The twelve days of Christmas cooking tips - Blog, Facebook & Twitter event: send yours in now!

Tuesday, December 01, 2009
Christmas. You’ve been round to all of your friends drinks parties, you’ve held yours, and then the family descend on you for the big day itself. Turn the heating up to nursing home level (it gets cold in the UK), move the entire contents of the supermarket shelves into your pantry, let the spirits flow like water, and snooze in front of the TV. But we love it.

Most of us enjoy a cooking good Christmas – but there’s lots of things that can make it easier. After over 3 years of food blogging I thought it would be a good time for a blog event:


Yes - share your Christmas cooking tips so everyone else can save time on their Christmas cooking too, and have a stress free Christmas lunch!

What do I do if I want to join in?

Post a blog post with your Christmas cooking tip, or re-post an old one from your archive and include a link to this post by Sunday 13 December - this gives you twelve days (just). We will post all tips received on Monday 14 December and link to your blog, facebook or twitter page so everyone has 10 days to read it before they start on their Christmas meal preparations.

You don’t even have to keep a food blog to enter you can:

1 – Tweet your tip to @Cotswoldfood (yes you can get it into 140 characters)

2 – Leave us a comment on our Face book page here.

3 – Email you entry to: with:

Your name

A link to your post

Blog Name

Name and URL of Your Christmas cooking tip post

Location: Optional

Photo: If you have a photo to accompany your cooking tip attach that to your email in Jpeg format, 100 KB or less please.

I am based in Tewkesbury on the edge of the Cotswolds – so it would be great to see as many local Christmas cooking tips as possible – if you’re in Gloucestershire or Worcestershire let me know on your entry! I will collect all the names of the entries with a GL or WR postcode and draw 3 at random on the 14th December to win a box of our frangipane and almond mince pies delivered to their door.

This is my entry on The Cotswold Food Year – a tip from my archives, but as it is one of the Christmas cooking tips that could save a life this Christmas I thought it good to pass on! What's your tip?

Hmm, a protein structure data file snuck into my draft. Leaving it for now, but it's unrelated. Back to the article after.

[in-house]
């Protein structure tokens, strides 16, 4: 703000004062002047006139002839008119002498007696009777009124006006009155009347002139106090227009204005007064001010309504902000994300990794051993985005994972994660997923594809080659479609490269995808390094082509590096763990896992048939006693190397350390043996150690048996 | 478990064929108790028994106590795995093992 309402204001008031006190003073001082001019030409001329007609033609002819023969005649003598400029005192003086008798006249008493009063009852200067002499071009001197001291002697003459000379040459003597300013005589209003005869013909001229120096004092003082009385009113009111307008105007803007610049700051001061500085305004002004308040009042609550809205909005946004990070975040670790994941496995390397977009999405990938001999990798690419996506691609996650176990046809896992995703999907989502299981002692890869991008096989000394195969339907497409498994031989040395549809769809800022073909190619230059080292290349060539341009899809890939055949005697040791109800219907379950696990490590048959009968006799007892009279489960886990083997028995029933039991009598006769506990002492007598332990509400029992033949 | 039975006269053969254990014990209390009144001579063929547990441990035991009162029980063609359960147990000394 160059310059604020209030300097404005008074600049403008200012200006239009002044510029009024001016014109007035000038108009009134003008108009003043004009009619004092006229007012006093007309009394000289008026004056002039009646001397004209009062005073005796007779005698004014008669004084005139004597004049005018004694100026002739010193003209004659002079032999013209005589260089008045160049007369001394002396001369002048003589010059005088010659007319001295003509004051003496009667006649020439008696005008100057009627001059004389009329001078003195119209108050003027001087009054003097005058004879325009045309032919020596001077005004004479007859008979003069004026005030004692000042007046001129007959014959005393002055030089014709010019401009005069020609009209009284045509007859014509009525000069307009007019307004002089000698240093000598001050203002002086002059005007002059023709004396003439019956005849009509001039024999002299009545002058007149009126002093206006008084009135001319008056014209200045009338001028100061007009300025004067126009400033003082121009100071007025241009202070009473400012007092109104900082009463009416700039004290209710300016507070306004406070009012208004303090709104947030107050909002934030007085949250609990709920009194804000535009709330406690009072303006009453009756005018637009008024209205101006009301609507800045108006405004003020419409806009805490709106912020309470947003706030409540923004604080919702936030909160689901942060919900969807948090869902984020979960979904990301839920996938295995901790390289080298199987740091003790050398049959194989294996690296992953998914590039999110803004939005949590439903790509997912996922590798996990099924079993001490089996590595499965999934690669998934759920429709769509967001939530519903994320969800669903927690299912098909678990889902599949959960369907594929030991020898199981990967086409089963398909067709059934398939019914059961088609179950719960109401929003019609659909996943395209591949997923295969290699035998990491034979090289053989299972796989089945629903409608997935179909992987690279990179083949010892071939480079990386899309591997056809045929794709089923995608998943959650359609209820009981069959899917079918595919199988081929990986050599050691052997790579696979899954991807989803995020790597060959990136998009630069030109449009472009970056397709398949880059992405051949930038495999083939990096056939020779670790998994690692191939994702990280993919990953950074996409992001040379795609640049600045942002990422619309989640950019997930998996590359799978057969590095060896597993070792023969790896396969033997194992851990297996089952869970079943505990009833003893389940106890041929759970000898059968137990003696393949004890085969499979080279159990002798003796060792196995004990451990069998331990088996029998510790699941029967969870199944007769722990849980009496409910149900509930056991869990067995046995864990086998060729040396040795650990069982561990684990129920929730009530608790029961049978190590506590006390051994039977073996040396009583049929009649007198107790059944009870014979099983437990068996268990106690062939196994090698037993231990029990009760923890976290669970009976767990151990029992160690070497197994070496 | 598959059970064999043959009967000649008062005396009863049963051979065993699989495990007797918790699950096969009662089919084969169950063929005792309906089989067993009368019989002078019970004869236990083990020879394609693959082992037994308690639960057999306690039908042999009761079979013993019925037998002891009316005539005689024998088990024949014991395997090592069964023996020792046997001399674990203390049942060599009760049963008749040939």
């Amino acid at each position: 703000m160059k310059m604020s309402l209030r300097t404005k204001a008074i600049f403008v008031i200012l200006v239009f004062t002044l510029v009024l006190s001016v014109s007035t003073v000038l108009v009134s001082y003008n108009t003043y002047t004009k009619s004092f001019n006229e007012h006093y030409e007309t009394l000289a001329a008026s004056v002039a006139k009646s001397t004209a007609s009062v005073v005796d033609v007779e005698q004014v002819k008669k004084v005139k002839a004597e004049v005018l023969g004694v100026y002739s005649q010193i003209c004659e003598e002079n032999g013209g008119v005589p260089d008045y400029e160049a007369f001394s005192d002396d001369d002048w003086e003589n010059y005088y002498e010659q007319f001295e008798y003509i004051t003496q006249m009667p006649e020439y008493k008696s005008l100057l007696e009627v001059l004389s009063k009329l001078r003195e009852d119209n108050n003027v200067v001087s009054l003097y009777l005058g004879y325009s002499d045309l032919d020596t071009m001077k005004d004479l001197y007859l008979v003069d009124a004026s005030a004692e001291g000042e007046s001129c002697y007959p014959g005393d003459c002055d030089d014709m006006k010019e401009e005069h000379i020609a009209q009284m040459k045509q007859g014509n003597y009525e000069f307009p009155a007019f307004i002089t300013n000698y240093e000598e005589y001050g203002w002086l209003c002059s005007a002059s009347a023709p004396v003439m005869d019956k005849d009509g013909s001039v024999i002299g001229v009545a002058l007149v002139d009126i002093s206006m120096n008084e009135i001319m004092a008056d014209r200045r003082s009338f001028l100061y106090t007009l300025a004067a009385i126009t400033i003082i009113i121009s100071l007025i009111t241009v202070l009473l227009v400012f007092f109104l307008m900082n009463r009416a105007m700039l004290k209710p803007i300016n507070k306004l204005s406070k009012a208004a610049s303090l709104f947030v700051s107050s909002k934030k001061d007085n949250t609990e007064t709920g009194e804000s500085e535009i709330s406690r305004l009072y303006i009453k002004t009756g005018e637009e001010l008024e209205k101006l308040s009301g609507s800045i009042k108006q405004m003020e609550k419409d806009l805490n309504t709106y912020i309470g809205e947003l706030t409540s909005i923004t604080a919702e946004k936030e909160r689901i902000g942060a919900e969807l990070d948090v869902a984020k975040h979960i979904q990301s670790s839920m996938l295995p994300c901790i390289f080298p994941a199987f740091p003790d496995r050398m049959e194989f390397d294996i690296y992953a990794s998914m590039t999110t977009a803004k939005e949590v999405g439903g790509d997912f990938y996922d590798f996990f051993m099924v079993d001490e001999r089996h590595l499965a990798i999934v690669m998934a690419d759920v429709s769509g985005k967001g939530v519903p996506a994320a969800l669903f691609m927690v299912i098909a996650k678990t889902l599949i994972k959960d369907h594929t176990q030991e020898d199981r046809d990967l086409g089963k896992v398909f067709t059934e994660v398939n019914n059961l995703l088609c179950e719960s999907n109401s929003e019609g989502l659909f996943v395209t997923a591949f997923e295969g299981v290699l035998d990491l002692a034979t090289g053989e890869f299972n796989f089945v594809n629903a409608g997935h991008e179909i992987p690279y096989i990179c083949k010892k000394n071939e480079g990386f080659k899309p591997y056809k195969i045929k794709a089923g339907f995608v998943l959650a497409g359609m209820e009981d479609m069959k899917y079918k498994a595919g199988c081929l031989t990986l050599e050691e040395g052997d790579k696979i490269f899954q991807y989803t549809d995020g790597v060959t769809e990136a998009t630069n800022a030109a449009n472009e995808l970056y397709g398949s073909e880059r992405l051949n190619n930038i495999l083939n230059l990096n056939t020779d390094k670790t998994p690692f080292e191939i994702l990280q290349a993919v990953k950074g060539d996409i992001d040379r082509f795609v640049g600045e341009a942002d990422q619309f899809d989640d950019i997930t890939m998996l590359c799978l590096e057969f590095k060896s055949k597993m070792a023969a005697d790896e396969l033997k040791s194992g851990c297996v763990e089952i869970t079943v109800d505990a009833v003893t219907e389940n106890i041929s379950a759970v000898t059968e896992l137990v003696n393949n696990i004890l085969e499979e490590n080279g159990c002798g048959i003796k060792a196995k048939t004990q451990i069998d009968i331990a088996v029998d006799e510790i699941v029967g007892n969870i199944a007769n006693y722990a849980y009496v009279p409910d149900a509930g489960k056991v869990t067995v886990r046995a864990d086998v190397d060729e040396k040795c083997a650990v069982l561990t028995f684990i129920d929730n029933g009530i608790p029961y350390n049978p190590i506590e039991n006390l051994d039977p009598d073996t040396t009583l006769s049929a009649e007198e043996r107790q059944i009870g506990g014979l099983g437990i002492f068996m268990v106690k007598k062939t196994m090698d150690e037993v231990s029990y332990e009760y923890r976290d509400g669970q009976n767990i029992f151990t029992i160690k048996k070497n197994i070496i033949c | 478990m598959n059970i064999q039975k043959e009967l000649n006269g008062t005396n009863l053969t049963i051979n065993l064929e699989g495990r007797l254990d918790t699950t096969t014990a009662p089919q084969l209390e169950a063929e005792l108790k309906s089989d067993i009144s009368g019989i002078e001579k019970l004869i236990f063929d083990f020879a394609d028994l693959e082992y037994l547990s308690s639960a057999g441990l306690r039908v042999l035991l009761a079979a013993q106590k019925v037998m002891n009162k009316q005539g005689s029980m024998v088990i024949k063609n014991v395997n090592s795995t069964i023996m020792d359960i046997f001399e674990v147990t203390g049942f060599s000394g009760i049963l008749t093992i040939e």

Ever brought too many clementines at Christmas time? Those two for one offers are so tempting aren't they? @CulinaryTravels suggests making clementine cordial. Can also be made with oranges or satsumas. There's a great recipe here on her blog Culinary travels of a kitchen goddess. I'll definitely be trying this one - your own cordial being much fresher is always a different world than one you can purchase. She suggests mixing the orange cordial with sparkling water or lemonade for a soda style drink or to use it as a mixer for alcoholic drinks such as vodka or whiskey or even to add the cordial to hot water for a winter warmer. Now I wonder which one I'll be trying?

@LynnCherylEde prominent local twitterer and fellow Tewkesbury resident gives us not one but two tips via the delights of twitter.
Firstly - "Um coals to Newcastle springs to mind but yes.Spread mincemeat on large short pastry square, roll up, slice, tray & bake. :) arty pies". That's a great tip for quick & easy homemade mince pies! Would also make a good alternative to Christmas pudding served with brandy sauce or anglaise/ custard.
Secondly - why not exchange the traditional turkey for roast pork. "Take cured pork, score top, slop gorgeous honey on top, pour Guinness over & around & roast. Mmmm" Mmmm indeed. Never thought of the Guinness before - what a combination. And who can resist the crackling? And that's how you get cooking tips into 140 characters.